Heart attack and stroke risk increases with rage, anger outbursts

Heart attack and stroke risk increases with rage, anger outburstsThere’s a mounting body of research that identifies anger as a precursor to heart attack. We know it doesn’t feel good to lose our cool, but knowing that anger and heart disease are closely tied should be considered a red flag to put some anger management exercises and relaxation tips into practice.

Heart disease is the leading cause of death in men and women. According to the Centers for Disease Control and Prevention (CDC), about 610,000 Americans die from heart disease each year – that’s one in every four deaths. In the U.S., someone has a heart attack every 43 seconds. To put it bluntly, each minute, someone in the United States dies from a heart disease-related event.


When it comes to anger and heart attack statistics, it’s important to know that age is a key factor, mainly because poor lifestyle habits can set you up with the following risk factors:

While most heart attack victims are middle-aged or older, the average age for a first attack is 66 for men and 70 for women, although people in their 20s and 30s also have heart attacks. The risk of a heart attack climbs for men after age 45 and for women after age 55.

Now add anger to the list of risk factors that you can do something about…

Anger outbursts may trigger heart attacks, strokes, and other cardiovascular problems: Study

Harvard University researchers brought defining research to light with their review – published in the European Heart Journal in 2014 – which took into account studies that made a correlation between anger and a host of cardiovascular issues between January 1966 and June 2013. From the results of nine particular studies, researchers put together and re-examined data on 5,000 heart attacks, 800 strokes, and 300 cases of ventricular arrhythmia – or an abnormal heartbeat.

They worked out that the annual rate of heart attacks out of 10,000 people who are angry just once every month (honestly, just once a month?!) increases slightly among those with a low cardiovascular risk, and by nearly five in those who have a higher cardiovascular risk. Still, for those who exhibited at least five outbursts of anger every day, this figure rises to 158 additional heart attacks for those with low cardiovascular risk, and 657 extra heart attacks for those with a high cardiovascular risk.

In other words, an angry person with a history of heart problems is five times more likely to suffer a heart attack than someone who is not. Meanwhile, the risk of stroke is more than threefold in the couple of hours following any outburst. The chance of developing other heart problems, such as a ventricular arrhythmia, a myocardial infarction (MI), and an acute coronary syndrome (ACS), goes up, too, especially for those who are frequently angered.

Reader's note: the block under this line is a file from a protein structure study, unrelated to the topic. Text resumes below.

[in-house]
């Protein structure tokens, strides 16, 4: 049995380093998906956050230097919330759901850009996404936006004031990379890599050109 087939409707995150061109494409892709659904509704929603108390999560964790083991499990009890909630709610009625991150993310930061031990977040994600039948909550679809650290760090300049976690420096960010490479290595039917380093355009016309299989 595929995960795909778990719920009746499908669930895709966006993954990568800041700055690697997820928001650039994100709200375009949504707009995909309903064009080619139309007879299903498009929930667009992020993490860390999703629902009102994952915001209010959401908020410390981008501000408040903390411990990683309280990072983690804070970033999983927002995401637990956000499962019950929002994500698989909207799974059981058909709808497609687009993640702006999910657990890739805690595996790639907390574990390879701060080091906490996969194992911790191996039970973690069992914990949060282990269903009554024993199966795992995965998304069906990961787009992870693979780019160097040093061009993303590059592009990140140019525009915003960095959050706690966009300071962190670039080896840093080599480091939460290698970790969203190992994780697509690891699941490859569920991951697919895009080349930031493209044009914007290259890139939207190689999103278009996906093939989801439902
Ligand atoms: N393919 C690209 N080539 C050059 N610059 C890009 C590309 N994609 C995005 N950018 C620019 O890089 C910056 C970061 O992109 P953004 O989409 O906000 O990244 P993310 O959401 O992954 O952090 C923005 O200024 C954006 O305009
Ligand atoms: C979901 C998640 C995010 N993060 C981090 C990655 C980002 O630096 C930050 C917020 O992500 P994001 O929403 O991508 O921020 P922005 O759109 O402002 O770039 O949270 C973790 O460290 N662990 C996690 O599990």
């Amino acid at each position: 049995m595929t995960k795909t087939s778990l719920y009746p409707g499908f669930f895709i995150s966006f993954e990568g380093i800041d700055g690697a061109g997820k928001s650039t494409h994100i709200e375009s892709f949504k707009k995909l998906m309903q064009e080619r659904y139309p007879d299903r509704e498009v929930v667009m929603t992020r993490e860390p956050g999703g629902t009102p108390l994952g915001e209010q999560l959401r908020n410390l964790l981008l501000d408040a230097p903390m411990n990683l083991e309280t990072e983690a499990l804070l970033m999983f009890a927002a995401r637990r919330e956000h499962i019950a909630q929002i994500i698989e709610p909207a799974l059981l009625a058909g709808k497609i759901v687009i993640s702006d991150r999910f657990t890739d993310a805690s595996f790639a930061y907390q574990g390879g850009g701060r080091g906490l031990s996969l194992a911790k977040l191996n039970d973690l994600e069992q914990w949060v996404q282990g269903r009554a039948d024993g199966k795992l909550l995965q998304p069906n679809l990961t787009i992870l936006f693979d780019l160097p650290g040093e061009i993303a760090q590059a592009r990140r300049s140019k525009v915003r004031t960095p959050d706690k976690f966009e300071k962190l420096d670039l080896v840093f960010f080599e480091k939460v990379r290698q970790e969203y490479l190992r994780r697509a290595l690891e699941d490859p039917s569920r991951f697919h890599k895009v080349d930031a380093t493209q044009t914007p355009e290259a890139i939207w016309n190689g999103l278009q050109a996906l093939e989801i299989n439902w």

8 top anger management techniques for good heart health

Anger management techniques for men and women need to become a priority. Here are a few top strategies from Harvard Health:

1. Try to identify the things that bother you most and do your best to change them.Knowing what makes you angry is a first step to understanding your behavior and changing your response.

2. Learn to recognize warning signs of building tension. Your racing pulse, fast breathing, or that “fight or flight” jumpy, restless feeling are all signals. When you become aware of the warning signs, take steps to relieve the tension. Often, something as simple as a walk can cool things down.

3. Don’t boil in silence. If you bottle things up, you’re more likely to blow up and lose control – setting yourself up for a heart attack. Talk out your feelings with your partner or a good friend.

4. Journal your anger. Another effective strategy is to write down your feelings. Try to explain to yourself why you are so irritated or upset.

5. Try meditation or deep breathing exercises. These are great relaxation techniques that can defuse your hot button. A study from University of California, Los Angeles (UCLA), revealed that meditation gives you the ability to think more clearly and rationally, so instead of yelling at others you can approach stressful situations more mindfully.

6. With practice, change behaviors that light your fuse. Don’t always try to have the last word (sound familiar?). Try not to raise your voice. Don’t swear. Don’t clench your teeth. This is a good one: Practice smiling! Faking an emotion does have an impact on how you feel. Another one of the top anger management tips: Wait a few seconds when you feel on outburst coming on, then try to express yourself calmly.


7. Exercise regularly to help you vent and boost your mood. Benefits of exercise are endless, so try to get active daily. Exercise has been shown to help rewire your brain – it releases positive endorphins in the brain that make you feel happier and help let go of your anger. Even a 20-minute walk outdoors is enough to elevate mood and promote clearer thinking.

8. If all fails, seek professional help. Studies have reported that stress management classes can protect men from anger-induced heart problems, and individual counseling may be even better.

With these anger management exercises at hand, you can go a long way to curb your anger and protect your heart. Becoming more mindful of your anger triggers and habitual responses can help you change your ways and instill new heart-healthy habits.



Related Reading:

5 Signs you have a heart problem
Lack of sleep can raise the risk of heart attack and stroke